Beyond this, we get into a massive what if with lots of moving parts and outcomes.
Yeah, it means both sides are stuck: the CSA still doesn't have the Upper South (Virginia, North Carolina, Arkansas, Tennessee, Kentucky, and Missouri) to give it a boost in resources and the USA doesn't have a justification for going to war since they are not attacked. Like you said, there is a lot of what ifs involved in this scenario.
 
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#6
Great story by Tombs on where the CS Army got the powder and shot to fire on Ft Sumter.
View attachment 210454 View attachment 210455 View attachment 210456 View attachment 210457
Interesting that the decision to attack Sumter seems to have been driven in part by representatives from the 'wavering states' as their referred to who predicted that if the south acts that will bring their states in and the north won't go to a general war. Big mistake!!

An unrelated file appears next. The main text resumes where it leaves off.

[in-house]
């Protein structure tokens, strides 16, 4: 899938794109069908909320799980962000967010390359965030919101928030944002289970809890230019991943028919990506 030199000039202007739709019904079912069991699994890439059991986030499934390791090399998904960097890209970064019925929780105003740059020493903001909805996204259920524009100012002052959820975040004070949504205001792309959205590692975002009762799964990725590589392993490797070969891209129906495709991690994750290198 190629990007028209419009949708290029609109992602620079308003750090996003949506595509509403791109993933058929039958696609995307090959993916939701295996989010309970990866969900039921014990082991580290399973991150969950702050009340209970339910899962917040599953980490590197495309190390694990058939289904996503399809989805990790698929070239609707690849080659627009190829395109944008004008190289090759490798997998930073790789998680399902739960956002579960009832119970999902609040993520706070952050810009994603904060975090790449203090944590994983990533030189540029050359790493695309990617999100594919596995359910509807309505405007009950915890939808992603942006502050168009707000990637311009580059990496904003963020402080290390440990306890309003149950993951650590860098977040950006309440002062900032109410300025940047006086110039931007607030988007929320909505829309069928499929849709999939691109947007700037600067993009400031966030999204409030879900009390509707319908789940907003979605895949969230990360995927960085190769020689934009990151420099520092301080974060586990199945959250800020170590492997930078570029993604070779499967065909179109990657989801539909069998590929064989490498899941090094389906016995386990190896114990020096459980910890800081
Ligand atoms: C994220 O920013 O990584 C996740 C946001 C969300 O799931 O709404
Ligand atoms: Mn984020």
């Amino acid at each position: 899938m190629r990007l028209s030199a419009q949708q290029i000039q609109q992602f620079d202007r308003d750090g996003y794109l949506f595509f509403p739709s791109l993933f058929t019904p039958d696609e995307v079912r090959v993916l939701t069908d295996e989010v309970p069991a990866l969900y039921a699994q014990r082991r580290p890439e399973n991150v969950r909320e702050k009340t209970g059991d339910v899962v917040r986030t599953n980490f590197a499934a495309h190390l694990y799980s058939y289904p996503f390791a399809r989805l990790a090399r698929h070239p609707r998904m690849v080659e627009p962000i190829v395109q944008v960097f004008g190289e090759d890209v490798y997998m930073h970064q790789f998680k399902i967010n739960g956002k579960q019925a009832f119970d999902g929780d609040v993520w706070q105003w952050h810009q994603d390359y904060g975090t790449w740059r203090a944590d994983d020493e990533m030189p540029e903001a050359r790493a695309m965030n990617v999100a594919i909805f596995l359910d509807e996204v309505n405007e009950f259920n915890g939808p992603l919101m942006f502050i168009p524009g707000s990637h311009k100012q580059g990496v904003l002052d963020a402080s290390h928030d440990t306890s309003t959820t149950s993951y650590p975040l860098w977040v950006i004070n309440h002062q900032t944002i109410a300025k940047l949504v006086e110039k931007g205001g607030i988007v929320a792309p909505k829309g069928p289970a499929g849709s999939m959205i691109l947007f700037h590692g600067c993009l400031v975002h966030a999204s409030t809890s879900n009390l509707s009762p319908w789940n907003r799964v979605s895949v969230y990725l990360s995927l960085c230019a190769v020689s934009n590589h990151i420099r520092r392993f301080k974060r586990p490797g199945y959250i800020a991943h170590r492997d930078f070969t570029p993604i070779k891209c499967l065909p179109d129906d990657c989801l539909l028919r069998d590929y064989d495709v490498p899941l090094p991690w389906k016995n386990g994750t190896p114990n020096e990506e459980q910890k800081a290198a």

Also that Toombs according to the report seems to be more concerned with the problem of getting the necessary powder from Georgia than the fact this view was fatally wrong.

It possibly highlights the differences in viewpoint when he said that buying the boots and other equipment would be impractical because "our troops made up of Southern gentlemen who preferred to furnish their own equipment and would never wear government supplies". Suggests he had no idea of where the southern troops would actually be coming from or how a modern war would be waged. One wonders whether he thought why the Georgian government actually bought those boots and blankets. It seems that while Brown's stance showed the disunity of the south it also showed he seems to have had a much clearer view of what lay ahead.

May thanks for that insight unvrelics
 
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#8
Georgia was fourth to secede I wonder where the money it received went and how it accounted for the exchange to the government? also something interesting when I was looking for information on this: